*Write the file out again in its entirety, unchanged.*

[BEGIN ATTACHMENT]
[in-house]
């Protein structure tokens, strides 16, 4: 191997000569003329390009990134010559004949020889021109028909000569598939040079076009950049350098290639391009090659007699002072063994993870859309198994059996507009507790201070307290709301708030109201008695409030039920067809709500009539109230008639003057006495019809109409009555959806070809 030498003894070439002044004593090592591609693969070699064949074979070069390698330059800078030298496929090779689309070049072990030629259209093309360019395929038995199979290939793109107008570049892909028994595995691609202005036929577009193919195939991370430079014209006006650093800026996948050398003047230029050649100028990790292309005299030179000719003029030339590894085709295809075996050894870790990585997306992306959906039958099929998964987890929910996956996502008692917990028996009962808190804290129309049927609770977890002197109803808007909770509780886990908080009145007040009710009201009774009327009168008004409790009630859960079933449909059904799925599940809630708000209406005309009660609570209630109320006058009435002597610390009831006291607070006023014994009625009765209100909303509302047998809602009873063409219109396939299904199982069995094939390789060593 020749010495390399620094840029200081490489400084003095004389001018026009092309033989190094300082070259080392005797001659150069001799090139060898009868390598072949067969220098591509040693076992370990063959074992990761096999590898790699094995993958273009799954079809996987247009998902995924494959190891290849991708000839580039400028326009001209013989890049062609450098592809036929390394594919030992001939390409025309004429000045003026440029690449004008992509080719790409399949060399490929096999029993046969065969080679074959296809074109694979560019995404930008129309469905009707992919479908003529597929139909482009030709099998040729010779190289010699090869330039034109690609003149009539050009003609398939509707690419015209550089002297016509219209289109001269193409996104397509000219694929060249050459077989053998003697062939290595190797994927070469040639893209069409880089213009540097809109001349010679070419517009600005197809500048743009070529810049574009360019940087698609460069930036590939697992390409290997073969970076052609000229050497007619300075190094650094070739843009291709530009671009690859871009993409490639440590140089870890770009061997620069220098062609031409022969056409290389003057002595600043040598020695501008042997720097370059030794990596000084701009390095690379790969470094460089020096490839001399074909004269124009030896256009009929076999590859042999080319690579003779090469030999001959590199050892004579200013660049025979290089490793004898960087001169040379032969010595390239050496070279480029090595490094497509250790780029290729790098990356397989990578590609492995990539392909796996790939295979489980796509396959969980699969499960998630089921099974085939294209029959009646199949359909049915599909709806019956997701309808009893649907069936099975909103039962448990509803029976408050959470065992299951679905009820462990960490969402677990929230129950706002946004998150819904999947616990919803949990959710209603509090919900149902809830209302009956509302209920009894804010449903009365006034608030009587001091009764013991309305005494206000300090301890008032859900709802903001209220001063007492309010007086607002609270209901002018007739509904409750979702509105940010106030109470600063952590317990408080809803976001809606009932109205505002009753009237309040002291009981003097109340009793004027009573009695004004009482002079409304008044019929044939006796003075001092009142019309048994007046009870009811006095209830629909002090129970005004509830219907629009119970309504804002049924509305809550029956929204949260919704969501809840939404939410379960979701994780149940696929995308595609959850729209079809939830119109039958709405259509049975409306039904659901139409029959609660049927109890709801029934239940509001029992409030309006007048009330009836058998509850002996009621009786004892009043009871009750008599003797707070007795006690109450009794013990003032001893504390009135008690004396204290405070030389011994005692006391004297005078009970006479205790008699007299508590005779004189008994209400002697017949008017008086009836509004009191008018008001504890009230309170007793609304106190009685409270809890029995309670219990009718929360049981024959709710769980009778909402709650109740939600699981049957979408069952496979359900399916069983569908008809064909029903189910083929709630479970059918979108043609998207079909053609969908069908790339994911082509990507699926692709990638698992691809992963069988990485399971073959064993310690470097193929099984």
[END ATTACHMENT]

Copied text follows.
[in-house]
């Protein structure tokens, strides 16, 4: 191997000569003329390009990134010559004949020889021109028909000569598939040079076009950049350098290639391009090659007699002072063994993870859309198994059996507009507790201070307290709301708030109201008695409030039920067809709500009539109230008639003057006495019809109409009555959806070809 030498003894070439002044004593090592591609693969070699064949074979070069390698330059800078030298496929090779689309070049072990030629259209093309360019395929038995199979290939793109107008570049892909028994595995691609202005036929577009193919195939991370430079014209006006650093800026996948050398003047230029050649100028990790292309005299030179000719003029030339590894085709295809075996050894870790990585997306992306959906039958099929998964987890929910996956996502008692917990028996009962808190804290129309049927609770977890002197109803808007909770509780886990908080009145007040009710009201009774009327009168008004409790009630859960079933449909059904799925599940809630708000209406005309009660609570209630109320006058009435002597610390009831006291607070006023014994009625009765209100909303509302047998809602009873063409219109396939299904199982069995094939390789060593 020749010495390399620094840029200081490489400084003095004389001018026009092309033989190094300082070259080392005797001659150069001799090139060898009868390598072949067969220098591509040693076992370990063959074992990761096999590898790699094995993958273009799954079809996987247009998902995924494959190891290849991708000839580039400028326009001209013989890049062609450098592809036929390394594919030992001939390409025309004429000045003026440029690449004008992509080719790409399949060399490929096999029993046969065969080679074959296809074109694979560019995404930008129309469905009707992919479908003529597929139909482009030709099998040729010779190289010699090869330039034109690609003149009539050009003609398939509707690419015209550089002297016509219209289109001269193409996104397509000219694929060249050459077989053998003697062939290595190797994927070469040639893209069409880089213009540097809109001349010679070419517009600005197809500048743009070529810049574009360019940087698609460069930036590939697992390409290997073969970076052609000229050497007619300075190094650094070739843009291709530009671009690859871009993409490639440590140089870890770009061997620069220098062609031409022969056409290389003057002595600043040598020695501008042997720097370059030794990596000084701009390095690379790969470094460089020096490839001399074909004269124009030896256009009929076999590859042999080319690579003779090469030999001959590199050892004579200013660049025979290089490793004898960087001169040379032969010595390239050496070279480029090595490094497509250790780029290729790098990356397989990578590609492995990539392909796996790939295979489980796509396959969980699969499960998630089921099974085939294209029959009646199949359909049915599909709806019956997701309808009893649907069936099975909103039962448990509803029976408050959470065992299951679905009820462990960490969402677990929230129950706002946004998150819904999947616990919803949990959710209603509090919900149902809830209302009956509302209920009894804010449903009365006034608030009587001091009764013991309305005494206000300090301890008032859900709802903001209220001063007492309010007086607002609270209901002018007739509904409750979702509105940010106030109470600063952590317990408080809803976001809606009932109205505002009753009237309040002291009981003097109340009793004027009573009695004004009482002079409304008044019929044939006796003075001092009142019309048994007046009870009811006095209830629909002090129970005004509830219907629009119970309504804002049924509305809550029956929204949260919704969501809840939404939410379960979701994780149940696929995308595609959850729209079809939830119109039958709405259509049975409306039904659901139409029959609660049927109890709801029934239940509001029992409030309006007048009330009836058998509850002996009621009786004892009043009871009750008599003797707070007795006690109450009794013990003032001893504390009135008690004396204290405070030389011994005692006391004297005078009970006479205790008699007299508590005779004189008994209400002697017949008017008086009836509004009191008018008001504890009230309170007793609304106190009685409270809890029995309670219990009718929360049981024959709710769980009778909402709650109740939600699981049957979408069952496979359900399916069983569908008809064909029903189910083929709630479970059918979108043609998207079909053609969908069908790339994911082509990507699926692709990638698992691809992963069988990485399971073959064993310690470097193929099984």